IN RECENT weeks, a red mysterious sign was sprayed on public and private properties in Serdang, Kajang, Puchong and Petaling Jaya, baffling residents.
Kok Fook Thai, a dish washer at a hawker stall in Kampung Baru Balakong, said she was surprised to see the images sprayed on their stalls about a month ago.
“We were puzzled to see the symbols and angry about the act of vandalism. The perpetrator also sprayed the sign on a lorry,” she said.
Mysterious signs: The Dorje Shugden symbol in Taman Sungai Chua, Kajang.
The story was recently highlighted by the Chinese press and some of the village heads who were interviewed on the story received a package containing books in English and Mandarin detailing the story of Dorje Shugden, a deity said to be related to Tibetan Buddhism a week after. The package also contained amulets and cards with images of the said deity.
One of them was Seri Kembangan Federal Village Security and Development Committee chairman Tang Kim Loy.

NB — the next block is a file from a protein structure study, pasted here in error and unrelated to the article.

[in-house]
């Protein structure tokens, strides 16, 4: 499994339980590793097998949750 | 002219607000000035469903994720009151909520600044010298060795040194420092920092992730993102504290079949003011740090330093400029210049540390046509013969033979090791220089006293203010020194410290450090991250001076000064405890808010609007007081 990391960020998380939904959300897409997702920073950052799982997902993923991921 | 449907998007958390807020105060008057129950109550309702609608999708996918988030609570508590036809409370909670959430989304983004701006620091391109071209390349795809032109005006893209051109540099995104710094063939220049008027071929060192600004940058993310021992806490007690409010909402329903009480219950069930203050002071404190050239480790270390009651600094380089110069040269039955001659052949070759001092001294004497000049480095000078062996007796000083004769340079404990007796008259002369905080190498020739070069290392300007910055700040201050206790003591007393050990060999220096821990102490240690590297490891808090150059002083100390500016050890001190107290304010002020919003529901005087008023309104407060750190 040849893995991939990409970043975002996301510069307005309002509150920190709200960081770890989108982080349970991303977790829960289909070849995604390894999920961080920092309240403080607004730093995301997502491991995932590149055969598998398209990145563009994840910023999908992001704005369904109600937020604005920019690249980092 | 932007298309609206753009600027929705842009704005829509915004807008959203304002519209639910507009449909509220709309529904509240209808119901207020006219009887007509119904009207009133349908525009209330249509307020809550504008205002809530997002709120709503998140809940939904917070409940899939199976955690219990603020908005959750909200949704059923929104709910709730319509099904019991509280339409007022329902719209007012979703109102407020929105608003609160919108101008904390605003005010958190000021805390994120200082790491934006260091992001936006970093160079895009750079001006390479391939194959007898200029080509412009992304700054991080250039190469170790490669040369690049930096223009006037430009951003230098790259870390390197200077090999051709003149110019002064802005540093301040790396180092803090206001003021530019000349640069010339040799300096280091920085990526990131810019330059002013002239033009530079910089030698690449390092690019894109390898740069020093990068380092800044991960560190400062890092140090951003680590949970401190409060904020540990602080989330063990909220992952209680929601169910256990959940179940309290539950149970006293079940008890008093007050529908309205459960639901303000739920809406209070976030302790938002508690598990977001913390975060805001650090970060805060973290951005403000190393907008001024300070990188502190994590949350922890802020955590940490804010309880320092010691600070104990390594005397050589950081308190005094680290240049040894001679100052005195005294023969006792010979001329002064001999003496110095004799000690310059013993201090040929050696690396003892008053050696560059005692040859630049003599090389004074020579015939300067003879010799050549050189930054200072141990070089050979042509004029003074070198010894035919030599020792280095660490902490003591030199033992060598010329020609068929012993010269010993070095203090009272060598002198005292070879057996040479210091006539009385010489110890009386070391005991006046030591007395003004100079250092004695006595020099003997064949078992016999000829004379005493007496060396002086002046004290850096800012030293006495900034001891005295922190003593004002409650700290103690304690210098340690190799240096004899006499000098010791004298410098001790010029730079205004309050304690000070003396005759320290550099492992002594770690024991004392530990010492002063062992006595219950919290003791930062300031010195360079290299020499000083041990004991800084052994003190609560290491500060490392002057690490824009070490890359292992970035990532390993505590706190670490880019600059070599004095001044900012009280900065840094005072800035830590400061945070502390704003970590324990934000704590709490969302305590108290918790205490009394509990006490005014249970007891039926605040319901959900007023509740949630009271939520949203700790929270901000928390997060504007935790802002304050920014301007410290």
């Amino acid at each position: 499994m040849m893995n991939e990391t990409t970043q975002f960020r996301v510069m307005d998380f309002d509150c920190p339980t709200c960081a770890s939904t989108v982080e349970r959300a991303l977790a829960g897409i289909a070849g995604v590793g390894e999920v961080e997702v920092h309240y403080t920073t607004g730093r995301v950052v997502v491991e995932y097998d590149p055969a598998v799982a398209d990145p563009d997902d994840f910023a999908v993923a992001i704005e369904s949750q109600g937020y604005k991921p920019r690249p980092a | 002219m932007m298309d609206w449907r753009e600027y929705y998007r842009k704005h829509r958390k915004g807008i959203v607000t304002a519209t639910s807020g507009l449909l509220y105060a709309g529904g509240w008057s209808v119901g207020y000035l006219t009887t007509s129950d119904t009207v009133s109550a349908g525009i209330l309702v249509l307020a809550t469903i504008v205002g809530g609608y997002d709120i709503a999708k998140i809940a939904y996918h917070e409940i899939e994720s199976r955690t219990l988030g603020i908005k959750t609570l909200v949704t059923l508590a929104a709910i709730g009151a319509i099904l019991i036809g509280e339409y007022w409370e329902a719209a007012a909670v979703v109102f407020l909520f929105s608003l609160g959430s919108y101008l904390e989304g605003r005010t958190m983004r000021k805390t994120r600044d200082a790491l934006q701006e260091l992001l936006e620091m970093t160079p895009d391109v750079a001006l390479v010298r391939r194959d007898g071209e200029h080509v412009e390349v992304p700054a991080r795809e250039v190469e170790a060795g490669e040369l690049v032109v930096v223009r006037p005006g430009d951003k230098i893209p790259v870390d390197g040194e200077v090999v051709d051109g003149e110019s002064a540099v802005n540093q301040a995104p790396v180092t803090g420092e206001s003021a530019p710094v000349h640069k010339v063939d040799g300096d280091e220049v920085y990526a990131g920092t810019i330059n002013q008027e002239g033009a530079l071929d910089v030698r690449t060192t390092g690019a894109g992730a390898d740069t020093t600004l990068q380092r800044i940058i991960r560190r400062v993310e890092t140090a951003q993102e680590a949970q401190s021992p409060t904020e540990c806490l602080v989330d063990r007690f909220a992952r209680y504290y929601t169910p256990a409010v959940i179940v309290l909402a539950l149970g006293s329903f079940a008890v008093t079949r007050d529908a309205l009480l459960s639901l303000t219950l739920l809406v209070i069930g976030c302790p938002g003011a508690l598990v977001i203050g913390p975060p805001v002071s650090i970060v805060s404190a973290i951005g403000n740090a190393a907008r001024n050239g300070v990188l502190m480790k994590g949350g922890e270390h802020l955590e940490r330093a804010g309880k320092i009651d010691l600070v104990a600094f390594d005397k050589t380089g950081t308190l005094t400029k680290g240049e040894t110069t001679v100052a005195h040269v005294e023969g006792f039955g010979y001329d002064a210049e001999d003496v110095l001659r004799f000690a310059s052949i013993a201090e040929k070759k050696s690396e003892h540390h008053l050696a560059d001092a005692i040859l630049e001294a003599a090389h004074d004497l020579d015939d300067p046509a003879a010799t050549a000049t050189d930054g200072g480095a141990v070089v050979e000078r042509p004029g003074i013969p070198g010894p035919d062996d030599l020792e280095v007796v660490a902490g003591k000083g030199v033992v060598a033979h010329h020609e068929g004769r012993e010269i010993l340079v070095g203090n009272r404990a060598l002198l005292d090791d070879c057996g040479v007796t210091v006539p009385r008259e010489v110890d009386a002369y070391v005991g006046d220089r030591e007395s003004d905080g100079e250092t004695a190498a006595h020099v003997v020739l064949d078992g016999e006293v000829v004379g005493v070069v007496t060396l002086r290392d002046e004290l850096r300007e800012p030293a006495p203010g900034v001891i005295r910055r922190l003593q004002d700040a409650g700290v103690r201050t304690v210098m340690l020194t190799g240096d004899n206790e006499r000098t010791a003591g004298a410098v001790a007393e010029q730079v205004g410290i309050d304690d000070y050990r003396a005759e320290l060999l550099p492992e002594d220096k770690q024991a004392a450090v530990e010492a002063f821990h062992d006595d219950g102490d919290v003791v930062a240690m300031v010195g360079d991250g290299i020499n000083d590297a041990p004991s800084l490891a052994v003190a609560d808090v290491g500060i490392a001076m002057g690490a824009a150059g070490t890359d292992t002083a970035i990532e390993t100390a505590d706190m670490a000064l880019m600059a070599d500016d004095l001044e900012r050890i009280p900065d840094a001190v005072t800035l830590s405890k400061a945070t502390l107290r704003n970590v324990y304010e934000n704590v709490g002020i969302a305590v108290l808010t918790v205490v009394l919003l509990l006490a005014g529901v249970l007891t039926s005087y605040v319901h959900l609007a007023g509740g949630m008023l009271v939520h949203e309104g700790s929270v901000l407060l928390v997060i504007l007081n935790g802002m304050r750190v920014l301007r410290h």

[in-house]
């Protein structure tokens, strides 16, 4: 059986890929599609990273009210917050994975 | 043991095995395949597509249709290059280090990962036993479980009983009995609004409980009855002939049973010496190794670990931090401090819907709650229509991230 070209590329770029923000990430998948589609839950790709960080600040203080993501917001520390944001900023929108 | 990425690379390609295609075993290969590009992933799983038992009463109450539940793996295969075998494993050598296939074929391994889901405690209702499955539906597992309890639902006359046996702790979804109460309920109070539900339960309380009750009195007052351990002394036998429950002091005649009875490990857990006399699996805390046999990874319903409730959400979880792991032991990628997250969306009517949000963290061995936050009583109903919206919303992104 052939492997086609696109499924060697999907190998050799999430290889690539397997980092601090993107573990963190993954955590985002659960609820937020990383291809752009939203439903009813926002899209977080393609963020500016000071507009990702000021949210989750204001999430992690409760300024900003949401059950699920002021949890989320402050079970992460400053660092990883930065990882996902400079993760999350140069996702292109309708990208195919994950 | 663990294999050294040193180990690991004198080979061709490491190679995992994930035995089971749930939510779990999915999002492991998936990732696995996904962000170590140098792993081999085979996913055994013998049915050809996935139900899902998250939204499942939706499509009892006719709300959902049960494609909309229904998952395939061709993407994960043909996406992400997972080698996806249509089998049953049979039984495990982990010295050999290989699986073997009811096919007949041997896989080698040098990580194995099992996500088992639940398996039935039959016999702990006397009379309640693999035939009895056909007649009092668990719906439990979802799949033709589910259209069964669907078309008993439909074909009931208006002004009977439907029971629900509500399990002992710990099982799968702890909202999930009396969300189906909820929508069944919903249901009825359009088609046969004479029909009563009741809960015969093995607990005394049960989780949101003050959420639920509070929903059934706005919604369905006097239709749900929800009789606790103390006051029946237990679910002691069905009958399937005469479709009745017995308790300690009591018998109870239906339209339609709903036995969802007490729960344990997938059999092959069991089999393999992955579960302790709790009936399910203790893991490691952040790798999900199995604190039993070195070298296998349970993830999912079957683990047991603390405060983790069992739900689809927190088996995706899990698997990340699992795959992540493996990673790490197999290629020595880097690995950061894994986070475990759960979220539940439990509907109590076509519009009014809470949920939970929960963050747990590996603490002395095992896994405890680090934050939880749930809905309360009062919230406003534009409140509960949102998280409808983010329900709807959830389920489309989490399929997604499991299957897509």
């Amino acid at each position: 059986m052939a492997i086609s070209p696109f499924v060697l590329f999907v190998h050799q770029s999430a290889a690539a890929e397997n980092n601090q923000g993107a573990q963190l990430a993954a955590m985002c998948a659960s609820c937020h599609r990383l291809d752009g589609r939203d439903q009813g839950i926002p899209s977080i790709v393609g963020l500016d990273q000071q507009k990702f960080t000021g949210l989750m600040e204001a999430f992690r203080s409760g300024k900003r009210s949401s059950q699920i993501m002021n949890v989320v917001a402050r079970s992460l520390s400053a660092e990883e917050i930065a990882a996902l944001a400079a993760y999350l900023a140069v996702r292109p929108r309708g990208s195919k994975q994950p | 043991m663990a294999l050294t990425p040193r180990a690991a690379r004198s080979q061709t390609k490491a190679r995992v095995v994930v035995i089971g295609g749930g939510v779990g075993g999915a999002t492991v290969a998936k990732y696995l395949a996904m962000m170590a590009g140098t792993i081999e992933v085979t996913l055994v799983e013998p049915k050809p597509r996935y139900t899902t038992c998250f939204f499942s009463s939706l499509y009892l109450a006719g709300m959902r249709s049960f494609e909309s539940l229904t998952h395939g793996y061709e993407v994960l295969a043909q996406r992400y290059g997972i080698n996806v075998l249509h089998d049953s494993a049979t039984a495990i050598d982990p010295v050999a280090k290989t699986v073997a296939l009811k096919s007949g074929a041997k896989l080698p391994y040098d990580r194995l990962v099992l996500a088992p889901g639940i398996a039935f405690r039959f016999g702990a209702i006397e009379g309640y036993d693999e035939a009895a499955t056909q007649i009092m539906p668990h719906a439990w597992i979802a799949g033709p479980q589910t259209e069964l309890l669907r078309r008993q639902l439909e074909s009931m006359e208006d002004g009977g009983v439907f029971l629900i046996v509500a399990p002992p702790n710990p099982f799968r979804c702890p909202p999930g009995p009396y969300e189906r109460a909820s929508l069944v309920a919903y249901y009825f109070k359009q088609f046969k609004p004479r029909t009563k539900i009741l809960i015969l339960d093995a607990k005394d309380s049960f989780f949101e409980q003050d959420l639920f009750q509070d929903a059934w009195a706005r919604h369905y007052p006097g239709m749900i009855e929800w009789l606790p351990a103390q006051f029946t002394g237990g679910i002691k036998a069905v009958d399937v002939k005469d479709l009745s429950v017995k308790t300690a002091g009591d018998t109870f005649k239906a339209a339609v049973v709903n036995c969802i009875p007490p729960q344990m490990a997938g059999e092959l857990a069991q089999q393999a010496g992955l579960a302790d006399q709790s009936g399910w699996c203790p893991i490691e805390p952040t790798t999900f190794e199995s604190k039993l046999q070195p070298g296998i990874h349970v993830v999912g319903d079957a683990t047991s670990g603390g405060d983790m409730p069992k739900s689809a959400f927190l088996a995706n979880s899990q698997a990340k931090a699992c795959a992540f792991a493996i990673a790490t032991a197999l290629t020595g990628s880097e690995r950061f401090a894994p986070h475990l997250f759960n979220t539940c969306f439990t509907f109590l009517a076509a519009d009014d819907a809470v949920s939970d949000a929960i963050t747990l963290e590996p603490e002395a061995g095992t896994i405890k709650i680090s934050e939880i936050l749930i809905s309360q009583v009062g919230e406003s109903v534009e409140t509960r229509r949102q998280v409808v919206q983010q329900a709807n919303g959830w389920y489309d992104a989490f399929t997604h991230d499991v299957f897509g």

“In the package was a letter supposedly written by worshippers of the deity who sent the books so that we would know more about the deity.
“They thanked us for promoting the religion, saying that it is a religious sect in Singapore.
“If I had not received the package, I would not know that it was a religious symbol,” he said.
According to Tang, the senders, however, did not claim responsibility for the acts of vandalism.
The symbol can be seen around the Seri Kembangan New Village.
“We respect religious figures but this is not the way to promote it. It is an eyesore.
“It is also inappropriate to spray it on the Jade Emperor altar placed outside someone’s house,” he said.
In an official statement in response to the recent reports in the Chinese press on the act of vandalism, the Vajrayana Buddhist Council of Malaysia executive committee stressed that none their member organisations practises the worship of the said spirit.
“We, Vajrayana Buddhist Council of Malaysia (VBCM), and all our member organisations, wish to state that the said acts reported in the press, is an act of vandalism, and it cannot be construed as a religious act in any circumstances.
“We urge the authorities to investigate the matter and to take action against the offenders. The said spirit is not part of any mainstream Tibetan/Vajrayana Buddhist practice.”